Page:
South Africa’s 2030 plan to ‘turn the tide on Aids’

23 July 2014

South Africa is set to make major increases in the scale of an already massive HIV/Aids treatment and prevention programme as the country pushes to meet ambitious new targets for turning the tide on HIV/Aids by 2030, says Health Minister Aaron Motsoaledi.

Speaking during his department’s budget vote in Parliament in Cape Town on Wednesday, Motsoaledi said the new targets were in line with those set both by the country’s National Development Plan (NDP) and by delegates currently attending the 20th International Aids Conference in Melbourne, Australia.

Motsoaledi said the conference had gone beyond existing international goals by declaring that the world needed to “bring an end to HIV/Aids” by 2030, adding that this had been defined as follows: “It means 90% of people know their status; 90% of those that are HIV positive are on treatment; 90% of those on treatment are virally suppressed.”

South Africa’s next step would therefore be “to increase coverage in the manner proposed by the 90% approach. This means testing most, if not all, of the population annually, initiating everyone who is positive on treatment regardless of CD-4 count and supporting all those that are on treatment.

“In summary, it will mean mass testing in every possible setting: schools, universities, workplaces, churches and communities,” Motsoaledi said.

The minister also announced that, as of January 2015, HIV-positive patients would start receiving free antiretroviral treatment once their CD4 count fell below 500, instead of current threshold of less than 350.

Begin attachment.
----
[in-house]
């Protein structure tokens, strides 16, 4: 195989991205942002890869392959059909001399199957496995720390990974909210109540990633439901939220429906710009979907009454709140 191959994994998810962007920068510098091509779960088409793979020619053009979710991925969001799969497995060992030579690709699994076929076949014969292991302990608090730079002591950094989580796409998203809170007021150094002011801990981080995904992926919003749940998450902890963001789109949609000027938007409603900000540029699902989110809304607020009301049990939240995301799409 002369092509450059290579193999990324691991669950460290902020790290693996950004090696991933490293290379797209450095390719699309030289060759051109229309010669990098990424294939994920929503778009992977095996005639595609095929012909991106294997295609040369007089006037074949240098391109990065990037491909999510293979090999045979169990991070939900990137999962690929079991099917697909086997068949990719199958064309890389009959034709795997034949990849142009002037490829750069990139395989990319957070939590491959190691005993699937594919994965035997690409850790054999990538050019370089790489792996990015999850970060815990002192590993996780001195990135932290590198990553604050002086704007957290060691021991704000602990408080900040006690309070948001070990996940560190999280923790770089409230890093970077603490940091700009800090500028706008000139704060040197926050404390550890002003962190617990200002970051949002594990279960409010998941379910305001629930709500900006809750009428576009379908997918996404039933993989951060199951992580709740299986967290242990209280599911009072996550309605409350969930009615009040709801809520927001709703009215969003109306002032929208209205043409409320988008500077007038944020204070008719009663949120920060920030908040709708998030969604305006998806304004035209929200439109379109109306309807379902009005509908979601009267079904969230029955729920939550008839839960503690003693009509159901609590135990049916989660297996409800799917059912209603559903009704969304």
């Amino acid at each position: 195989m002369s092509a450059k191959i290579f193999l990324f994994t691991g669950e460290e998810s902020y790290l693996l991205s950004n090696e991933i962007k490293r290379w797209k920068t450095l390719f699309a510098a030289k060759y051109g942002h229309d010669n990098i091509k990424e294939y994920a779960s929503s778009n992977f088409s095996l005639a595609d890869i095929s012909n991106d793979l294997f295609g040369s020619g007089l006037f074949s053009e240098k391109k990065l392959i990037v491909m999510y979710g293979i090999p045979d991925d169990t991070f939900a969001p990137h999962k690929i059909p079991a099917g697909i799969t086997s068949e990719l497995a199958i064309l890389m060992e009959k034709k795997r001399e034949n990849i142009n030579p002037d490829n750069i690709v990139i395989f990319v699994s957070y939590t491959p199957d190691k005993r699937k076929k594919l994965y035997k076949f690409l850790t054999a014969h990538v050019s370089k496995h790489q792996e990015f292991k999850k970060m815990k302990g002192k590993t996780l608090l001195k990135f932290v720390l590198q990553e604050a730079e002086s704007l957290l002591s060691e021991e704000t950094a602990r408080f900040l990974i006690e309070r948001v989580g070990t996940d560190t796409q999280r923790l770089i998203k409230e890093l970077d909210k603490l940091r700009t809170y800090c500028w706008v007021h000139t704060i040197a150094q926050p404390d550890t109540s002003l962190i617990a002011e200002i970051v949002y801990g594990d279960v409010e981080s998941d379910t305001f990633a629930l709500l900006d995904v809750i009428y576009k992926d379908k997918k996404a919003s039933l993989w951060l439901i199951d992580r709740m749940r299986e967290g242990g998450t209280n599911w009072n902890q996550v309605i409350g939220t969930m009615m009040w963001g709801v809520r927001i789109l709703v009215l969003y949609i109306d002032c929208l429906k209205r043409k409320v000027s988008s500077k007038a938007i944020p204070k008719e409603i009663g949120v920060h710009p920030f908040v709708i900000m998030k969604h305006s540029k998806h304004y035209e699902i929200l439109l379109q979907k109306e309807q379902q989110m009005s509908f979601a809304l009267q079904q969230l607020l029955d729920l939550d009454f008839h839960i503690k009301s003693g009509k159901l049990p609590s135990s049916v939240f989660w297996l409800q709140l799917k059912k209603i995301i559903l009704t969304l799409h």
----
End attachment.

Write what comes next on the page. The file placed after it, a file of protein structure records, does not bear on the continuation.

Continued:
At the same time, the Department of Health will shift all HIV-positive pregnant women from the World Health Organisation’s “option B” treatment model – the current norm in the country – to the “option B+” treatment model.

Under the “B” model, HIV-positive pregnant women receive free antiretroviral treatment while they are breastfeeding, and stop receiving treatment once they have finished breastfeeding if their CD4 count is lower than 350.

“Option B+ simply means every pregnant HIV positive woman goes on lifelong treatment, regardless of their CD4 status,” Motsoaledi said, adding that these interventions represented a milestone in the country’s fight against HIV/Aids.

While research has shown that the treatment of as many people as possible is itself a highly effective form of prevention, the minister said, the country’s massive treatment programme would be accompanied by a wide range of prevention techniques.

These will include programmes for mass education and communication, social mobilisation, HIV counselling and testing, prevention of mother-to-child transmission, and the management of sexually transmitted infections in general.

They will also include massive condom distribution, the provision of safe blood transfusion, and a widescale medical male circumcision campaign targeting 4-million men by 2016.

The minister also announced that government would be undertaking a massive campaign to decentralise the management of multi-drug-resistant TB (MDR-TB) in the country.

“Presently, we have 100 such decentralised sites, and we intend to increase them to 2 500. This will happen through a rapid establishment and scale-up of nurse-led MDR-TB treatment management teams at municipal ward level.”

He said his department also aimed to screen all 150 000 inmates in the country’s correctional services facilities for MDR-TB, as well as all 500 000 miners and the 600 000-strong peri-mining communities in six districts identified as having a high level of mining activity.